The Irish Mail on Sunday - TV Week - - SEVEN DAYS -

There was a time when you could rely on all the soaps to pro­vide a smidgen of com­edy per episode, but the ef­fort to at­tract more view­ers re­sults in in­creas­ingly high drama. The re­sult is Tragedy Over­load and leaves us long­ing for (a) the com­mer­cial breaks on RTÉ, TV3, UTV and Chanel 4 and (b) the Duh Duh Duh beats of the theme tune that her­ald the end of EastEn­ders.

Take Em­merdale. In re­cent months, we’ve had drug ad­dic­tion, fatal car crashes, elder abuse, men­tal ill­ness, un­planned preg­nan­cies, Fan­coni Anaemia (no, not a pasta but a po­ten­tially fatal ill­ness), adul­tery – many of them all in one episode.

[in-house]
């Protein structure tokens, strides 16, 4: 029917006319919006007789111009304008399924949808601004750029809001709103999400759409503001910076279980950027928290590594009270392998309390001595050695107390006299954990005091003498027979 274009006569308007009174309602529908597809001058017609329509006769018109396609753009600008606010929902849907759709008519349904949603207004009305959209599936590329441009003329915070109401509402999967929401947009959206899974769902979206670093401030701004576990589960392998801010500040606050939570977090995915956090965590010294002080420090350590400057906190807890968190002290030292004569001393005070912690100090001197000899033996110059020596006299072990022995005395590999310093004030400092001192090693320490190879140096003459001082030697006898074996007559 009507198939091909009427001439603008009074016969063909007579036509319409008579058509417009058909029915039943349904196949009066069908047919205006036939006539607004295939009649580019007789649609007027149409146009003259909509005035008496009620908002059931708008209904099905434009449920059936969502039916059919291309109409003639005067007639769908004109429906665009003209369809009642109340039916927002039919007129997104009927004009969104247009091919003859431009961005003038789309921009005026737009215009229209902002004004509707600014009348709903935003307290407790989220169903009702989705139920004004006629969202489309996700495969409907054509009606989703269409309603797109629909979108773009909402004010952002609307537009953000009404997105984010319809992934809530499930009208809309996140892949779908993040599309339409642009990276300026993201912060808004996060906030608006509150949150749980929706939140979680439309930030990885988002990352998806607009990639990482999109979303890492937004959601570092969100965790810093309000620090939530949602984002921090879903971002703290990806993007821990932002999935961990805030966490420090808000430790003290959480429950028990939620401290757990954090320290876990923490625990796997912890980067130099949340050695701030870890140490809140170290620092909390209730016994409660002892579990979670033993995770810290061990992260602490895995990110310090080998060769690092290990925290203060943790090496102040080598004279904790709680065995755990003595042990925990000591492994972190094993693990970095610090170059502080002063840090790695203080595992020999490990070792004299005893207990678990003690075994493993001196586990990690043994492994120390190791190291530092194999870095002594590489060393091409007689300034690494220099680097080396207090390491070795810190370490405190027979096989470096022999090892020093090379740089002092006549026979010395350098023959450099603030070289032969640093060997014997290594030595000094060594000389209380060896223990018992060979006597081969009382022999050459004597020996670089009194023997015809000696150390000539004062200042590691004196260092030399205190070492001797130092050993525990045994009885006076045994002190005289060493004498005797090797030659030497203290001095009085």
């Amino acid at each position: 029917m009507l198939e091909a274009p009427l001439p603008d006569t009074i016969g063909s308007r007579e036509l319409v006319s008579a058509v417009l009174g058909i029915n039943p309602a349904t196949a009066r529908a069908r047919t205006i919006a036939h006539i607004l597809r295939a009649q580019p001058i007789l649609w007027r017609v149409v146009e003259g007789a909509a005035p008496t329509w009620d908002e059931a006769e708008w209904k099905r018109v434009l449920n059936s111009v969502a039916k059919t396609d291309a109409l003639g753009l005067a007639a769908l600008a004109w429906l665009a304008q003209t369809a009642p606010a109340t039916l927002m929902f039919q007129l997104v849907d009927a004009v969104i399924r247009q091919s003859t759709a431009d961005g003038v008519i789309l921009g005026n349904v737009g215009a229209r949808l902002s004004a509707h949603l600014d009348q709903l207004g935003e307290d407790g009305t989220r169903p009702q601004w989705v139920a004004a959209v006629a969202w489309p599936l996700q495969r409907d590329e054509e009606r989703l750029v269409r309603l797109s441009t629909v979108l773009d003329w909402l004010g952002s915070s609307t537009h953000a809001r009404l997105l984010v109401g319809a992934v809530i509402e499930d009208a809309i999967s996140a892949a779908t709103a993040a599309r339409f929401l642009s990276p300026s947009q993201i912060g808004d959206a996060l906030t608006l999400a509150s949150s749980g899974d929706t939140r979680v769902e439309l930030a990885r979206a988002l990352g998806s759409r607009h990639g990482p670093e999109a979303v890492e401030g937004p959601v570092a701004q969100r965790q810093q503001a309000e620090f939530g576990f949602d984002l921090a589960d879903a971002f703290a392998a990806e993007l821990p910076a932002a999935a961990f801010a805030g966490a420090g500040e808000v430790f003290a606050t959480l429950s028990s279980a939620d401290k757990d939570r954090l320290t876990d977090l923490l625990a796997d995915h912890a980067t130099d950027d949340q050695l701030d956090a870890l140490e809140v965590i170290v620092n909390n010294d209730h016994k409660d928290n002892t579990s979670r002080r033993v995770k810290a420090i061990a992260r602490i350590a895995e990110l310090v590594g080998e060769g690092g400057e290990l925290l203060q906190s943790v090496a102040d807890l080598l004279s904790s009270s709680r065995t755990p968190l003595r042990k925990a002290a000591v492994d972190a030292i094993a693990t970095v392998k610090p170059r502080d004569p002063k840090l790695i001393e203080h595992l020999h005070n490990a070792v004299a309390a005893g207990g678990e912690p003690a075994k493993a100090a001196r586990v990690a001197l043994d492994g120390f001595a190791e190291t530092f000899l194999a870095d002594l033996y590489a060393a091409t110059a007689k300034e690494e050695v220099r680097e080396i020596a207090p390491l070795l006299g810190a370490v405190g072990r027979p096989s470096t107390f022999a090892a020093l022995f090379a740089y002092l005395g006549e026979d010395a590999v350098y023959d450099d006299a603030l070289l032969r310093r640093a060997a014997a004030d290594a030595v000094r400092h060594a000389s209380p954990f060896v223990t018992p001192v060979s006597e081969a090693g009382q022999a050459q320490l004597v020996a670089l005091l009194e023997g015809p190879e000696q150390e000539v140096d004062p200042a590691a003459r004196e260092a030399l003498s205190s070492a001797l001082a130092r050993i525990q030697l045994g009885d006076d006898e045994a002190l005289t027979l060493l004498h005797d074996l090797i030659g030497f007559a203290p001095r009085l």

There have been more un­planned preg­nan­cies in EastEn­ders, along with murder, ad­dic­tion, theft, death, men­tal break­down – and so on. I know that this is soa­p­land and that un­re­al­is­tic plots are cen­tral to the drama, but the light and shade that was once char­ac­ter­is­tic of the genre are of­ten for­got­ten in the scram­ble to in­crease rat­ings.

Coro­na­tion Street re­mains the ex­cep­tion, plac­ing tragedy and com­edy back to back in seam­less scenes that have you cry­ing one minute and laugh­ing hys­ter­i­cally the next, thanks to nuggets of phrases that are noth­ing short of ge­nius. Streets ahead.

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